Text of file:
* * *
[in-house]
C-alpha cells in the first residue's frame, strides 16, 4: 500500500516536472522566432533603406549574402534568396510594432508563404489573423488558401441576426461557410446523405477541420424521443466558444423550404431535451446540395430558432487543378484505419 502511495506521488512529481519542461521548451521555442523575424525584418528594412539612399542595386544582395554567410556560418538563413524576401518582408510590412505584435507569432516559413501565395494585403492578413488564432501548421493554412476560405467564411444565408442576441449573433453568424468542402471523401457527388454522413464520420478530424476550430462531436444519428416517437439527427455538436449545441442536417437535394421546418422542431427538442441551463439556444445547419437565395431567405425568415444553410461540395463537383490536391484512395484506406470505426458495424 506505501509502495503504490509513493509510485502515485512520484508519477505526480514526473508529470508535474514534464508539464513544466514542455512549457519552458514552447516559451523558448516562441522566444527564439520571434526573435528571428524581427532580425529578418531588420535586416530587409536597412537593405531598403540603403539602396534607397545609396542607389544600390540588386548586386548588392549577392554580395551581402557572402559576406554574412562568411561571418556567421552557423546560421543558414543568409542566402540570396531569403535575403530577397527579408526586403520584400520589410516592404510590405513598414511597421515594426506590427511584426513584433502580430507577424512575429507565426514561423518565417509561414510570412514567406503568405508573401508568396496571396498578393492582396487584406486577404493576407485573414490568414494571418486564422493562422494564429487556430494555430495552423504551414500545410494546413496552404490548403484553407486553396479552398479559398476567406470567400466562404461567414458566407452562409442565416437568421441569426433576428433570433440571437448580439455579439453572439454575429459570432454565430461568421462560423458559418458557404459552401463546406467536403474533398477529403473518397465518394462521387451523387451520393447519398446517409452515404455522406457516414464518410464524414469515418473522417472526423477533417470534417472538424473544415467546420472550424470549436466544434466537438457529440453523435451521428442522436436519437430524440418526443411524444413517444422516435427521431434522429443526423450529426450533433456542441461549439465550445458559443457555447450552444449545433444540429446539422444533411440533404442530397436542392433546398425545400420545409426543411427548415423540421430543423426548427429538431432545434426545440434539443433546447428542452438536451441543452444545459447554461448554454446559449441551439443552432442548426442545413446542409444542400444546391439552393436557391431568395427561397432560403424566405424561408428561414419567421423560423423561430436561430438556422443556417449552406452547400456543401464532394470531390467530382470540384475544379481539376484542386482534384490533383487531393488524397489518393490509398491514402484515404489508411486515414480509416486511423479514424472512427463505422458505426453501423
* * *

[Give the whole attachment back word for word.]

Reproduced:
[in-house]
C-alpha cells in the first residue's frame, strides 16, 4: 500500500516536472522566432533603406549574402534568396510594432508563404489573423488558401441576426461557410446523405477541420424521443466558444423550404431535451446540395430558432487543378484505419 502511495506521488512529481519542461521548451521555442523575424525584418528594412539612399542595386544582395554567410556560418538563413524576401518582408510590412505584435507569432516559413501565395494585403492578413488564432501548421493554412476560405467564411444565408442576441449573433453568424468542402471523401457527388454522413464520420478530424476550430462531436444519428416517437439527427455538436449545441442536417437535394421546418422542431427538442441551463439556444445547419437565395431567405425568415444553410461540395463537383490536391484512395484506406470505426458495424 506505501509502495503504490509513493509510485502515485512520484508519477505526480514526473508529470508535474514534464508539464513544466514542455512549457519552458514552447516559451523558448516562441522566444527564439520571434526573435528571428524581427532580425529578418531588420535586416530587409536597412537593405531598403540603403539602396534607397545609396542607389544600390540588386548586386548588392549577392554580395551581402557572402559576406554574412562568411561571418556567421552557423546560421543558414543568409542566402540570396531569403535575403530577397527579408526586403520584400520589410516592404510590405513598414511597421515594426506590427511584426513584433502580430507577424512575429507565426514561423518565417509561414510570412514567406503568405508573401508568396496571396498578393492582396487584406486577404493576407485573414490568414494571418486564422493562422494564429487556430494555430495552423504551414500545410494546413496552404490548403484553407486553396479552398479559398476567406470567400466562404461567414458566407452562409442565416437568421441569426433576428433570433440571437448580439455579439453572439454575429459570432454565430461568421462560423458559418458557404459552401463546406467536403474533398477529403473518397465518394462521387451523387451520393447519398446517409452515404455522406457516414464518410464524414469515418473522417472526423477533417470534417472538424473544415467546420472550424470549436466544434466537438457529440453523435451521428442522436436519437430524440418526443411524444413517444422516435427521431434522429443526423450529426450533433456542441461549439465550445458559443457555447450552444449545433444540429446539422444533411440533404442530397436542392433546398425545400420545409426543411427548415423540421430543423426548427429538431432545434426545440434539443433546447428542452438536451441543452444545459447554461448554454446559449441551439443552432442548426442545413446542409444542400444546391439552393436557391431568395427561397432560403424566405424561408428561414419567421423560423423561430436561430438556422443556417449552406452547400456543401464532394470531390467530382470540384475544379481539376484542386482534384490533383487531393488524397489518393490509398491514402484515404489508411486515414480509416486511423479514424472512427463505422458505426453501423